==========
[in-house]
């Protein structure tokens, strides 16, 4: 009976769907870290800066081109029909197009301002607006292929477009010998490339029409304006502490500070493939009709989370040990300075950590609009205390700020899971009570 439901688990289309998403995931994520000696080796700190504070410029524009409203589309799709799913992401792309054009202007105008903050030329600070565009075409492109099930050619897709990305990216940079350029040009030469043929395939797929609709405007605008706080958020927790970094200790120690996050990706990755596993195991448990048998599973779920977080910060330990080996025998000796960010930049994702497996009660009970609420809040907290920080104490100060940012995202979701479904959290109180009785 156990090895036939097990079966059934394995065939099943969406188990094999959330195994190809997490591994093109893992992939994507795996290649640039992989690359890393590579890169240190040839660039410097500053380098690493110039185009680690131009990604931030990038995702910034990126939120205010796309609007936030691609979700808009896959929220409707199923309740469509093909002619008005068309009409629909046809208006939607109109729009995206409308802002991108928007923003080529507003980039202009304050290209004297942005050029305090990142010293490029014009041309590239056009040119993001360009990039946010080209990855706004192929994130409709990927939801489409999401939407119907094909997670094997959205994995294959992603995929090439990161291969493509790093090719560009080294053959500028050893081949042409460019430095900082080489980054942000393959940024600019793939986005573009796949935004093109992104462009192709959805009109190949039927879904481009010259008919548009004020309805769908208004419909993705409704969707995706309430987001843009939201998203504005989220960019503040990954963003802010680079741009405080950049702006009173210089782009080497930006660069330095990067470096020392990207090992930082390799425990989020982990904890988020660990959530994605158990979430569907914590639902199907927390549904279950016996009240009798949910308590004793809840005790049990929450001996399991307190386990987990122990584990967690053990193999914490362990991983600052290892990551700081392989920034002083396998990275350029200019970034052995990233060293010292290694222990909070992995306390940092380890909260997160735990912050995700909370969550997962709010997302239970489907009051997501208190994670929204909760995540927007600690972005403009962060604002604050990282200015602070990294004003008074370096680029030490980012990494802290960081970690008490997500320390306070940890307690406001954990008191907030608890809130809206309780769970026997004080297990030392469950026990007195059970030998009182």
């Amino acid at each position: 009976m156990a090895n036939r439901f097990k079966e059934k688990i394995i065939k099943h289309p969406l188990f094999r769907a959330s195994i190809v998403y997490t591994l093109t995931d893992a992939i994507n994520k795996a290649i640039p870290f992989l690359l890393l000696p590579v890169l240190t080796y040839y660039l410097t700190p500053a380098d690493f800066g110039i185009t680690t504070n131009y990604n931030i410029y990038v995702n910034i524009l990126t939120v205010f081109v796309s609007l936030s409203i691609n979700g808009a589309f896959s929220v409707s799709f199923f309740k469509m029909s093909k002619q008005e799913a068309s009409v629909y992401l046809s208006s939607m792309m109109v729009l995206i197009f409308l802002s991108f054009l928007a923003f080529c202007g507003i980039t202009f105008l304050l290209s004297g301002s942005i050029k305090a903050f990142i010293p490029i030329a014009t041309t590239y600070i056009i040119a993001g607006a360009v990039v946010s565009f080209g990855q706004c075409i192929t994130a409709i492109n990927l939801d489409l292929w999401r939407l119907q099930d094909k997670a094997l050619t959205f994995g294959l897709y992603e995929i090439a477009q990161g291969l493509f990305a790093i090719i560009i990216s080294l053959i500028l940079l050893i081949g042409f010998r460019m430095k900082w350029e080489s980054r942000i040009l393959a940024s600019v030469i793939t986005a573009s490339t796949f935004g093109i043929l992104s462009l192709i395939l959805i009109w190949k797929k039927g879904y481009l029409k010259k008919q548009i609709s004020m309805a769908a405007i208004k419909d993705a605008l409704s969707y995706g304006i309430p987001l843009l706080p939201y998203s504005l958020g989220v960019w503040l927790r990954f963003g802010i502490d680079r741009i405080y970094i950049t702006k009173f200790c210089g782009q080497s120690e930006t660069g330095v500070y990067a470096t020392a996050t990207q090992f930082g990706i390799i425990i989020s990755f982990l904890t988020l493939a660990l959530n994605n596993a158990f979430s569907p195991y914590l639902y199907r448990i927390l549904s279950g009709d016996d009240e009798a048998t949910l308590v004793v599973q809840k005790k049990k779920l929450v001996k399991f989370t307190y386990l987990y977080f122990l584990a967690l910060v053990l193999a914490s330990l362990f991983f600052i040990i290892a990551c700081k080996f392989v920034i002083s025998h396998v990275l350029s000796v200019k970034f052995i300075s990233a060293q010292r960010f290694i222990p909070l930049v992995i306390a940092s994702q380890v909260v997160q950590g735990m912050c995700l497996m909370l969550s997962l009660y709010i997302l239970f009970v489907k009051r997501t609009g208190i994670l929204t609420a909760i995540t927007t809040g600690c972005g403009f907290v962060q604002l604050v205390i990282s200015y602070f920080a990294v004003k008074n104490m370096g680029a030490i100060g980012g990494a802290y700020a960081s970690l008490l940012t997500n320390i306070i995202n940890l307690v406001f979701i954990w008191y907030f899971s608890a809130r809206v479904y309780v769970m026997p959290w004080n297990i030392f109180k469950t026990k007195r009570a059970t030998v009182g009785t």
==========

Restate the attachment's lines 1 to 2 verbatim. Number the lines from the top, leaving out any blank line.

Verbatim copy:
[in-house]
């Protein structure tokens, strides 16, 4: 009976769907870290800066081109029909197009301002607006292929477009010998490339029409304006502490500070493939009709989370040990300075950590609009205390700020899971009570 439901688990289309998403995931994520000696080796700190504070410029524009409203589309799709799913992401792309054009202007105008903050030329600070565009075409492109099930050619897709990305990216940079350029040009030469043929395939797929609709405007605008706080958020927790970094200790120690996050990706990755596993195991448990048998599973779920977080910060330990080996025998000796960010930049994702497996009660009970609420809040907290920080104490100060940012995202979701479904959290109180009785 156990090895036939097990079966059934394995065939099943969406188990094999959330195994190809997490591994093109893992992939994507795996290649640039992989690359890393590579890169240190040839660039410097500053380098690493110039185009680690131009990604931030990038995702910034990126939120205010796309609007936030691609979700808009896959929220409707199923309740469509093909002619008005068309009409629909046809208006939607109109729009995206409308802002991108928007923003080529507003980039202009304050290209004297942005050029305090990142010293490029014009041309590239056009040119993001360009990039946010080209990855706004192929994130409709990927939801489409999401939407119907094909997670094997959205994995294959992603995929090439990161291969493509790093090719560009080294053959500028050893081949042409460019430095900082080489980054942000393959940024600019793939986005573009796949935004093109992104462009192709959805009109190949039927879904481009010259008919548009004020309805769908208004419909993705409704969707995706309430987001843009939201998203504005989220960019503040990954963003802010680079741009405080950049702006009173210089782009080497930006660069330095990067470096020392990207090992930082390799425990989020982990904890988020660990959530994605158990979430569907914590639902199907927390549904279950016996009240009798949910308590004793809840005790049990929450001996399991307190386990987990122990584990967690053990193999914490362990991983600052290892990551700081392989920034002083396998990275350029200019970034052995990233060293010292290694222990909070992995306390940092380890909260997160735990912050995700909370969550997962709010997302239970489907009051997501208190994670929204909760995540927007600690972005403009962060604002604050990282200015602070990294004003008074370096680029030490980012990494802290960081970690008490997500320390306070940890307690406001954990008191907030608890809130809206309780769970026997004080297990030392469950026990007195059970030998009182």